This one of Sandro's (one of two), affected me greatly, it hit me as Pop-Art-for Pretty-Serious-Catholics... after all, he painted it after hearing Savonarola screeching hellfire and brimstone to the Florentines... the halo virtually RADIATES, the colours I felt, are more strident than here ( or was I just getting a whiff of Savanorola?)
I just said "felt" for colour...hmmm.....
The attentuated face and symbolic hands in Botticelli's "Christ the Redeemer", C1500, harks back to earlier times but with the knowledge that once you've "eaten-of-the-fruit ..." there is no going back... hence its anguish of knowledge, unchained. 
Sandro burnt much of his work after hearing Savonarola.  Perhaps he was presaging the monks own demise? 

I loved this work.. I love its considered nature, its emotion, arcane composition and its ultimate power. 

  Supposedly, Cesare Borgia  by Altobello Melone  in 1513 here's a bloke who not afraid of a bit "sturm und stress".  

People wandering through a storm, clenched fists, implacable (good) looks, this gentleman is not that gentle to his opponents and he is looking back, remembering.... the party's going to get rough, petals! 
Almost a monotone of blues contrasted with the gold and the freedom in the brushwork ...this had me thinking of El Greco.... the-times-are-a-changing..... perfection isn't here it never will be.... time is inexorable.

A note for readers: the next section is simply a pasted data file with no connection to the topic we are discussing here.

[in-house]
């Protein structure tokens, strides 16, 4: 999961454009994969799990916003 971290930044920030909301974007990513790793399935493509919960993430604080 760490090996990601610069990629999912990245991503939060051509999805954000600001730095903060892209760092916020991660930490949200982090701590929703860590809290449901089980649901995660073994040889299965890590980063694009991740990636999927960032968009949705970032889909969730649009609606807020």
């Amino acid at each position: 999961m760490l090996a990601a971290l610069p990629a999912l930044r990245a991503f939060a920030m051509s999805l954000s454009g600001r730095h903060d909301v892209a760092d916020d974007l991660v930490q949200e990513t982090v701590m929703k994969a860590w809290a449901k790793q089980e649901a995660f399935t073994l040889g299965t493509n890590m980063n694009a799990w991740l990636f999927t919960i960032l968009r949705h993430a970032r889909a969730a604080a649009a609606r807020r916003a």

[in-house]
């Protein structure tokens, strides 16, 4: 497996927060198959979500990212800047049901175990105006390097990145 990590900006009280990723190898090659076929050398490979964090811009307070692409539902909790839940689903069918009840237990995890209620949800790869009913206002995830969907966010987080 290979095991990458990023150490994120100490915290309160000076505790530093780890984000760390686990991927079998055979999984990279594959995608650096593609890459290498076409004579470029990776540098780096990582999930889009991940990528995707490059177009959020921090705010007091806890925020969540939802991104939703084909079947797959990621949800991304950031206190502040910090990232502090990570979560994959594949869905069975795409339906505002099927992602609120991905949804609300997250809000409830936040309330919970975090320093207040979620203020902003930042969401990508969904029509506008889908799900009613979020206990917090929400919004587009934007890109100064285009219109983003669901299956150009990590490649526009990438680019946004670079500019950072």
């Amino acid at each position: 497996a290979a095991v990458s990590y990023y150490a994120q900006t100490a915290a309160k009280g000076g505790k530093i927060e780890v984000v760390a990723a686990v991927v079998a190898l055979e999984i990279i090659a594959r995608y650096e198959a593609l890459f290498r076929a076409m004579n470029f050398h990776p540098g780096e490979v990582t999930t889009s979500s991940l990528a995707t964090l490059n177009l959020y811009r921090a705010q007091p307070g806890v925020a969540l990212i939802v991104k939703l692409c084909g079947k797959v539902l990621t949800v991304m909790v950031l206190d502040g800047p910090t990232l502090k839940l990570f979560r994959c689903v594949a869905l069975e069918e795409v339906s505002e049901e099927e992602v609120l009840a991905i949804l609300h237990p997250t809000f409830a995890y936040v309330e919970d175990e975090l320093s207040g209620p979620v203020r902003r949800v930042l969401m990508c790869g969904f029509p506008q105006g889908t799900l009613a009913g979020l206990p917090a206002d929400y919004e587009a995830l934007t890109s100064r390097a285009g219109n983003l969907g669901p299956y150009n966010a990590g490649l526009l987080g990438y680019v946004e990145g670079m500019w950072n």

I did not know of this artists work before ...another good thing about this exhibition. .......

......and then, WHACK... in 1507 there was Titian.

Everything seems to come together into a cohesive amalgam of rightness.
There are no dubious bits here; only an expression of an absporption of all that had technically gone before as well as a philosophic understanding of the present state and a capacity to reveal it.
This is what art is.
Here we see space sliding diagonally, sfumato for directional and compositional effects, colour and tone for the same and brush / paint handling..... bliss!  

And then came a summation in Moroni (Mrs. Wombat's "new favourite painter"... I don't think he'll really throw over Delacroix though...) 
1550, all that had had been learnt and was now being put to use for the emerging middle class ... no saints here.. just occasional patrons, even if somewhat doubtful as to their place in history and the veracity of the artist.
Beautiful portraiture, just beautiful.

A terrific exhibition... and ta to Hayley at the boarding desk at Virgin Airlines for limiting our time from sitting in Canberra Airport waiting to fly back to Melbourne from four hours to 20 minutes... mwaaah
To the young couple, particularly, in the exhibition, who looked like they should have been at a football match... forget the notes supplied ... look at the works for more than 15 seconds.... allow you emotions and humanity to be engaged in a one to one ...for once; it will only be of benefit.
You weren't the only ones but were the worst "clocked" during a sit down break. 
One other thing was very noticeable .... there were no cameras: not even surreptitious mobiles! I've never checked the NGA's policy on that but it did make for a more relaxed viewing than some people provided in the Louvre.

cheers petals,